A professor in the Department of Psychology at the University of Quebec in Trois-Rivières (UQTR), Noémie Carbonneau received the Emerging Excellence Award in August, a distinction awarded by the University of Quebec.
Ms. Carbonneau has developed a unique research niche that combines social psychology and food psychology. The results of his innovative work are therefore important both for the advancement of scientific knowledge and for the improvement of lifestyles among the population.
“I apply concepts from social psychology to understand eating behaviors. I’m not interested in what’s on the plate, but rather what’s around, explains the researcher. I try to find out, among other things, how our loved ones influence what we eat. ”
“I am particularly interested in eating behavior within couples and families,” continues the latter. When two people are a couple and live together, the diet often changes. People seek to compromise, for example. I am also interested in the parent / child relationship with regard to diet and body image. ”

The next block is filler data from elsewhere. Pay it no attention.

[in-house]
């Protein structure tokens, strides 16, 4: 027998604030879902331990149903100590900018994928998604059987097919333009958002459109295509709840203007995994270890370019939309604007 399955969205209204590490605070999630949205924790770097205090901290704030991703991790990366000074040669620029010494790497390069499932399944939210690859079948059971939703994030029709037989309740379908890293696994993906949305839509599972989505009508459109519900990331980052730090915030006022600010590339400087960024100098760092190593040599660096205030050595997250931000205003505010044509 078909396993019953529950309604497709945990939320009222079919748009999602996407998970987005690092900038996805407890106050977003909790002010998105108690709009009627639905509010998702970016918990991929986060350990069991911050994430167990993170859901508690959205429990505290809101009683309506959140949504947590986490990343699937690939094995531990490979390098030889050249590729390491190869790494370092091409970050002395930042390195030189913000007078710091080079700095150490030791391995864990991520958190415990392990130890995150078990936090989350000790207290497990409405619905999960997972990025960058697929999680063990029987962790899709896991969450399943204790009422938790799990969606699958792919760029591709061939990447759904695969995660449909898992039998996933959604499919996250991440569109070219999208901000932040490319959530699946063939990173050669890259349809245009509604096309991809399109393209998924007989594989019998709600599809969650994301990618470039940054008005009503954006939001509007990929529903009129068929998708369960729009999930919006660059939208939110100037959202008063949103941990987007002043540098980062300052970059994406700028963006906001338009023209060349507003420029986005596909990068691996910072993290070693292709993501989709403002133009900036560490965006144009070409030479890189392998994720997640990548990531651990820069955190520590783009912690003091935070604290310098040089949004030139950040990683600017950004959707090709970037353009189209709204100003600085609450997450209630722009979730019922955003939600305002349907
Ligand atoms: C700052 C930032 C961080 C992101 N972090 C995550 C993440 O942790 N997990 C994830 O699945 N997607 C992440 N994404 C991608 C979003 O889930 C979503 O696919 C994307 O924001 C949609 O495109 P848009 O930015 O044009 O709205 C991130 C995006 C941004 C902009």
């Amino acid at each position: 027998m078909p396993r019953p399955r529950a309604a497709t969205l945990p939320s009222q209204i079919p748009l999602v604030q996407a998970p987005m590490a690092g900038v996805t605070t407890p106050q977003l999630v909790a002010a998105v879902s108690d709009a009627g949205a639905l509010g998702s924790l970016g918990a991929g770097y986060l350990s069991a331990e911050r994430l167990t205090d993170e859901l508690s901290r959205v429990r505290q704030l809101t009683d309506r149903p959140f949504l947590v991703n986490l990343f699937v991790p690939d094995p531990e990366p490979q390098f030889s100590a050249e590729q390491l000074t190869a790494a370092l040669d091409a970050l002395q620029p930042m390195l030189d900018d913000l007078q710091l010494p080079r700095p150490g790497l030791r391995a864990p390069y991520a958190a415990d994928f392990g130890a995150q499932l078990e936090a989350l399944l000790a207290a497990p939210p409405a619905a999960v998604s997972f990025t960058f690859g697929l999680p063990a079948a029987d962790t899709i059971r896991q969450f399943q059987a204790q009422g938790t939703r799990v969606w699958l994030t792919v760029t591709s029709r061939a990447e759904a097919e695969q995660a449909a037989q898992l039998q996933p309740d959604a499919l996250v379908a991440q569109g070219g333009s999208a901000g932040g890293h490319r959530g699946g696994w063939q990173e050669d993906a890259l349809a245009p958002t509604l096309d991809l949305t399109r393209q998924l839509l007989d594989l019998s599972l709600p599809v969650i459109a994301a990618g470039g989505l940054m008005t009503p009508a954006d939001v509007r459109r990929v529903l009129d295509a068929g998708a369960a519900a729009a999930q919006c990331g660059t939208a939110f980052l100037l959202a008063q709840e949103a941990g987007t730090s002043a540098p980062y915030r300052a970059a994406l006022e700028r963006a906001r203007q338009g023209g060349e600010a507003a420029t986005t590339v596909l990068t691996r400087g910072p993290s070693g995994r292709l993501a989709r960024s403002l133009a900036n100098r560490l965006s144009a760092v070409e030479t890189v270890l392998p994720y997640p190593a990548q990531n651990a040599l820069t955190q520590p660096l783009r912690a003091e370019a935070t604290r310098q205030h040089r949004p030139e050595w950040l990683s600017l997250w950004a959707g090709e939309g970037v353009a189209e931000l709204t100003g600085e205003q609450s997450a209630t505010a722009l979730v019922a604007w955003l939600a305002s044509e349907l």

In particular, she studies the effects of a mother’s eating attitudes on her daughter. For example, will a mother with an eating disorder pass it on to her daughter? And what will be the effects?
Focus on the positive
Although eating is an essential need, Ms. Carbonneau recalls that it is also a social act. “It is usually done in a group and we associate the pleasure with eating,” she explains. This is why it is important for her to take into account the interrelationships between eating behavior, motivational processes and interpersonal relationships.
“There are a lot of studies that focus on the negative aspects, but I want to document the positive side in relation to body image,” says the researcher. My ultimate goal is for people to have a healthier, more positive relationship with food and body image. The relationship to food creates so much pain, even in people who do not suffer from eating disorders. There is a lot of guilt associated with food and that’s why I want to make a difference. ”
A professor at UQTR since 2013, Noémie Carbonneau was awarded a research chair in social psychology applied to food in 2019.